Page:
There is so much for an entrepreneur to juggle. After All, we have to wear many -- and sometimes, all -- hats in order to make our business run. Certainly the short list includes sales, marketing, operations, and accounting.
Even when I had fifty employees and could delegate the responsibilities of entire departments, I still had to wear multiple hats -- because in the end, the buck always lands at your feet. Hey, you thought being an entrepreneur was easy? Ha, no sweat no glory kids. It takes passion, commitment, brain power and horse power alike.
Previously I noted that a successful entrepreneur -- above all else -- needs to get stuff done, but continuing that thought they also need to get the right stuff done: priorities are the key.
While it’s true that I’ve said some entrepreneurs can strategize themselves out of business - because they don’t get stuff done --, so too can they wander themselves out of business without a strategic plan based on priorities. While that priority list can bend in accordance with changing conditions -- if sales triple you can adjust your sales campaign, for example -- the overall plan for building your foundation and growing your cash flow and assets should remain intact.
There is a huge difference between theoretical strategy and practical strategy. One of the people in my company not too long ago was pontificating about company structure. The opinion -- very likely gleaned from a book, or passed on by someone else who read it in a book -- was that any successful business requires certain essential corporate officers, namely Chief Executive, Chief Operating, Chief Administrative, and Chief Financial officers.
While conceptually there is nothing wrong with corporate structure, it doesn't to this degree apply to most small businesses. Small business is trench warfare, and the ones that succeed are those with a good leader and a committed team that works together as a unit in the trenches.
The immediate immediate priorities in my company were not the titles of the people handling key functions, but rather pushing an upward trajectory on sales and service fulfillment. Cash is the lifeblood of any business, and cash flow intravenous tube.
A company requires a product or service, which requires employees to service, which requires payroll, which requires cash flow, which requires sales, which requires marketing.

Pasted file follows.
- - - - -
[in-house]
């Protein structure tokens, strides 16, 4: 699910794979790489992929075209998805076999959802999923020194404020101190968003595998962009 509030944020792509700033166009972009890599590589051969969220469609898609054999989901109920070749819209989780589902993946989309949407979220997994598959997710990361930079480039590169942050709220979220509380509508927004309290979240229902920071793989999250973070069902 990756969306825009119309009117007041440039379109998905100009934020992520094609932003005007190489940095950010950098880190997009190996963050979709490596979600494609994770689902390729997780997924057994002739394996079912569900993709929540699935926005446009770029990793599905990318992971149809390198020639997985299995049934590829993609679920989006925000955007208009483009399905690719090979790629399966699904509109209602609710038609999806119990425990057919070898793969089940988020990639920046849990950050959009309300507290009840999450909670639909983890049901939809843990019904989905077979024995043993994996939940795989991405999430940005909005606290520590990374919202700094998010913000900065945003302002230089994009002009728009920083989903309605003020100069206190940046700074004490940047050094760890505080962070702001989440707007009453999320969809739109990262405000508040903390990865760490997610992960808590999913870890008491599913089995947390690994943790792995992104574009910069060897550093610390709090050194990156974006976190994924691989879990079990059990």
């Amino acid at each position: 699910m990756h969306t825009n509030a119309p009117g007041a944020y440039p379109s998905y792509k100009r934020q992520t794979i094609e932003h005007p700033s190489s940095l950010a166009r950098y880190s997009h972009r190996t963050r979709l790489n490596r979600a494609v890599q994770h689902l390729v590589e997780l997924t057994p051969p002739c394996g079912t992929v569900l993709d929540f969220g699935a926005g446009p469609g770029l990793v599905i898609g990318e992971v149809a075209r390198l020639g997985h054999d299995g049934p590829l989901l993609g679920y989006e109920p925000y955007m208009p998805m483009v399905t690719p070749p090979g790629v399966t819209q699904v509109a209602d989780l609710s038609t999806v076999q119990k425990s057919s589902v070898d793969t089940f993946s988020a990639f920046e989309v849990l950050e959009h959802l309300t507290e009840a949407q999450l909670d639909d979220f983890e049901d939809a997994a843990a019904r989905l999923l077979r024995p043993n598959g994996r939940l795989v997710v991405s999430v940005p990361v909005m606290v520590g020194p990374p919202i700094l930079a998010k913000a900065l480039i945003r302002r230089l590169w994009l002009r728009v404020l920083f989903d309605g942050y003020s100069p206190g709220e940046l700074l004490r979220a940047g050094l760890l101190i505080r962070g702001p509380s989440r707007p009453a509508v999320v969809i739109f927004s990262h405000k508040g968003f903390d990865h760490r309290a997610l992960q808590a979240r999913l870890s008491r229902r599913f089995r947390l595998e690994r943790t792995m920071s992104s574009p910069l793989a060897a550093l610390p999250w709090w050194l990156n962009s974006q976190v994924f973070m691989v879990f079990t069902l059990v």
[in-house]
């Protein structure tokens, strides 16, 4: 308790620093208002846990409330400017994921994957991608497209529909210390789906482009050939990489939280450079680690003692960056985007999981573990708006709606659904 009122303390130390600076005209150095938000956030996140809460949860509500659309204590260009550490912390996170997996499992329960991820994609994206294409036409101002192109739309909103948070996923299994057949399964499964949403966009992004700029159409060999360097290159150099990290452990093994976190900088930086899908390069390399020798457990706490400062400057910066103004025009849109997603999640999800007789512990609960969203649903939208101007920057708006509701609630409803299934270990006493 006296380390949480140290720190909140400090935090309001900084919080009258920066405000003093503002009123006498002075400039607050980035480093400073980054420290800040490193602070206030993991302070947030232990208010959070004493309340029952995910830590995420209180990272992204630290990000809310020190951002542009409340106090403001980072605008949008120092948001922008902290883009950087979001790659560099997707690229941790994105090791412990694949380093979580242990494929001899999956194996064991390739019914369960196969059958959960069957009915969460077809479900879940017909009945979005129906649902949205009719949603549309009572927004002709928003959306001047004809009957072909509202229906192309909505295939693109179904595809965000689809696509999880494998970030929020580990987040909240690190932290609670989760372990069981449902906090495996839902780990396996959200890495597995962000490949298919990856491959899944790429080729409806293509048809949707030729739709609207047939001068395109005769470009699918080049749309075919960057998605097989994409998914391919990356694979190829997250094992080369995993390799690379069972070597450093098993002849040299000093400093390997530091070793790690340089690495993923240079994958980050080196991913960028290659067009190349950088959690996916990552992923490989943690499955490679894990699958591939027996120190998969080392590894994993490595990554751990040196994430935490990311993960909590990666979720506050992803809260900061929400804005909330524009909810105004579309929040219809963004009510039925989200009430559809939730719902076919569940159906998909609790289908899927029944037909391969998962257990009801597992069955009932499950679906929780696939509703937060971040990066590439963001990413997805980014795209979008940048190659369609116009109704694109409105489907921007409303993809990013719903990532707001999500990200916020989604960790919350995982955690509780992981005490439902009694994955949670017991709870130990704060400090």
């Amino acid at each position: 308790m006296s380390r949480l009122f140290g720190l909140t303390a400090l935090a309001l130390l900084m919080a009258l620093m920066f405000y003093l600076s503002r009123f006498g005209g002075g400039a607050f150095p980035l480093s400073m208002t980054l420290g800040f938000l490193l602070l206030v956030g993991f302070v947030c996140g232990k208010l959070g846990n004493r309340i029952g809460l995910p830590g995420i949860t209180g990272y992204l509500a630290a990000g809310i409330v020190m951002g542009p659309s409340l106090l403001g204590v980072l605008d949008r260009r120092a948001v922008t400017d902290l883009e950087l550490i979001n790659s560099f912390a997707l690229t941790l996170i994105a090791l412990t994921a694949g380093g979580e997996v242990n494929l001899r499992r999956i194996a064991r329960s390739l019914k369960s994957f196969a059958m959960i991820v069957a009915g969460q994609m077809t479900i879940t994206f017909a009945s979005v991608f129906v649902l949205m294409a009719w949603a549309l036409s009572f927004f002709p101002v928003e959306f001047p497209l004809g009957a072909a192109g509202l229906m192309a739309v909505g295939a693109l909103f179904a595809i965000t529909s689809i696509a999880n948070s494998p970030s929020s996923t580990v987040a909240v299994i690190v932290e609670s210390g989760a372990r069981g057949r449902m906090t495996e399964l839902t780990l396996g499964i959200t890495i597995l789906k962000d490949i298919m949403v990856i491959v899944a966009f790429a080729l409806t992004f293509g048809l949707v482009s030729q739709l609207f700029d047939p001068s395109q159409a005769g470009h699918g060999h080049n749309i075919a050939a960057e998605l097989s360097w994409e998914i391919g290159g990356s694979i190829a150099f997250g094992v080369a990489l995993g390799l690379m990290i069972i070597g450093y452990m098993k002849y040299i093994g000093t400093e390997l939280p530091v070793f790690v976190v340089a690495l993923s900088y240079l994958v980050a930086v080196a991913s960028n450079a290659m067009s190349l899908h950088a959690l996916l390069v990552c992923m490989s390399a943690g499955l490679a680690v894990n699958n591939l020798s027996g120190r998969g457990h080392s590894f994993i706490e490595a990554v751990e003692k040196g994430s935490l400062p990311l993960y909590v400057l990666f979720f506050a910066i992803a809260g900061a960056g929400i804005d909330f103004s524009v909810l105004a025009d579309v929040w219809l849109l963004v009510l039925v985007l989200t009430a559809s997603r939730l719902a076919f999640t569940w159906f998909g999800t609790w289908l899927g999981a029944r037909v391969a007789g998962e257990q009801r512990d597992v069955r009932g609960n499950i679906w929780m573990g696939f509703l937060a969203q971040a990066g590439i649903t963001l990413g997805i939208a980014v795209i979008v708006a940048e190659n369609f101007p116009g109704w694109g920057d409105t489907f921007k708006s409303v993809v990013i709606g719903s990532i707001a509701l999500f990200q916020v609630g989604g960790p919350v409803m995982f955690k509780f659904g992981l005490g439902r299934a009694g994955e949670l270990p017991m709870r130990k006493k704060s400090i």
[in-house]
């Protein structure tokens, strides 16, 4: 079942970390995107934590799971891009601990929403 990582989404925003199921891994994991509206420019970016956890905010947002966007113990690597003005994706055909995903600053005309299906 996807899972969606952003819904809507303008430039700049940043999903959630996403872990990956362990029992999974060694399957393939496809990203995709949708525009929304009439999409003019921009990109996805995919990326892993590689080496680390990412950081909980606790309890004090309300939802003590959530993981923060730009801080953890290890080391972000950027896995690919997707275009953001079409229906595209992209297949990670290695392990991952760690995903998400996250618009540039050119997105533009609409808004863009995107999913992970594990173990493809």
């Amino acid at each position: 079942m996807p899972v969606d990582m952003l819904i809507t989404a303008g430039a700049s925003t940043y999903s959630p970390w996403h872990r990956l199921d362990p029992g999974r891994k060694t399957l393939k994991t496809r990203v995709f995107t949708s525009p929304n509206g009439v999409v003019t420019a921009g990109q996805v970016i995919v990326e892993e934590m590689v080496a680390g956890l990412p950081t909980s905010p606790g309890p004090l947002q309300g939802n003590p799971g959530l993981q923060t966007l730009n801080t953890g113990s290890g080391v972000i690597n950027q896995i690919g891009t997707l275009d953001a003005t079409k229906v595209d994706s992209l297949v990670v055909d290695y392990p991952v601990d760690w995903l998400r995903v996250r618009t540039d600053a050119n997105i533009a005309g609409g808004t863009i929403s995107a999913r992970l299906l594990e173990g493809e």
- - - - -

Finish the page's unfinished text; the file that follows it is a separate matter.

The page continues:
As an entrepreneur there is often not enough time to attend to all things that may warrant your
For me personally, I have a very young team. And though some have experience in their area of experience, many don’t. However, they are all smart and learn quickly. As such my priorities are twofold: I have to devote the time to the service areas of the company to retain the clients that pay us and generate our cash flow, and at the same time carve out the time to teach, push, and cajole the team to reach their individual abilities, and work better as a team.
I have a few people in the company that I would like to spend time more with. I suspect that they are more capable than that which I have empowered them with. But my priority has to be to generate sales and maintain customer loyalty first and foremost, while also laying the foundations for better information, communication, and operating systems for us to develop as a company of stability and integrity: a company people want to do business with.
Decisions are hard, and at times it will seem to you that you are alone in the world, burdened with a to-do list that outpaces your time. But you can manage it all, and watch your company grow and prosper. It’s all a matter of having plans: long-term and short-term goals, the strategies to achieve them, and the tactics to fulfill those strategies ... all with the flexibility to adjust to the unforeseen.
Until next time, good luck in your endeavors, and always dare to chase the dreams for which you are most passionate.